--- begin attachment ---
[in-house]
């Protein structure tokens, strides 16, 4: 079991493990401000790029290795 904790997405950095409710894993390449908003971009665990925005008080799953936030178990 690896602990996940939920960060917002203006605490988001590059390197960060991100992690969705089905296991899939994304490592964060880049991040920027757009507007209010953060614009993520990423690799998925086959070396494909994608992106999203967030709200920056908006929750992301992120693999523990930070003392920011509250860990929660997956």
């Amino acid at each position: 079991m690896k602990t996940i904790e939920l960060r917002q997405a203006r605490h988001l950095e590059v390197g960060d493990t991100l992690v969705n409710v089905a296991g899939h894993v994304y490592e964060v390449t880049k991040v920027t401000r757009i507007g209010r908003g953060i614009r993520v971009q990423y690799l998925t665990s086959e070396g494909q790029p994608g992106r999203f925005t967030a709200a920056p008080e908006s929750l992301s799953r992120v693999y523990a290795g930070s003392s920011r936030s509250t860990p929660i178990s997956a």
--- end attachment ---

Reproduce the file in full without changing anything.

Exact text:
[in-house]
């Protein structure tokens, strides 16, 4: 079991493990401000790029290795 904790997405950095409710894993390449908003971009665990925005008080799953936030178990 690896602990996940939920960060917002203006605490988001590059390197960060991100992690969705089905296991899939994304490592964060880049991040920027757009507007209010953060614009993520990423690799998925086959070396494909994608992106999203967030709200920056908006929750992301992120693999523990930070003392920011509250860990929660997956």
């Amino acid at each position: 079991m690896k602990t996940i904790e939920l960060r917002q997405a203006r605490h988001l950095e590059v390197g960060d493990t991100l992690v969705n409710v089905a296991g899939h894993v994304y490592e964060v390449t880049k991040v920027t401000r757009i507007g209010r908003g953060i614009r993520v971009q990423y690799l998925t665990s086959e070396g494909q790029p994608g992106r999203f925005t967030a709200a920056p008080e908006s929750l992301s799953r992120v693999y523990a290795g930070s003392s920011r936030s509250t860990p929660i178990s997956a």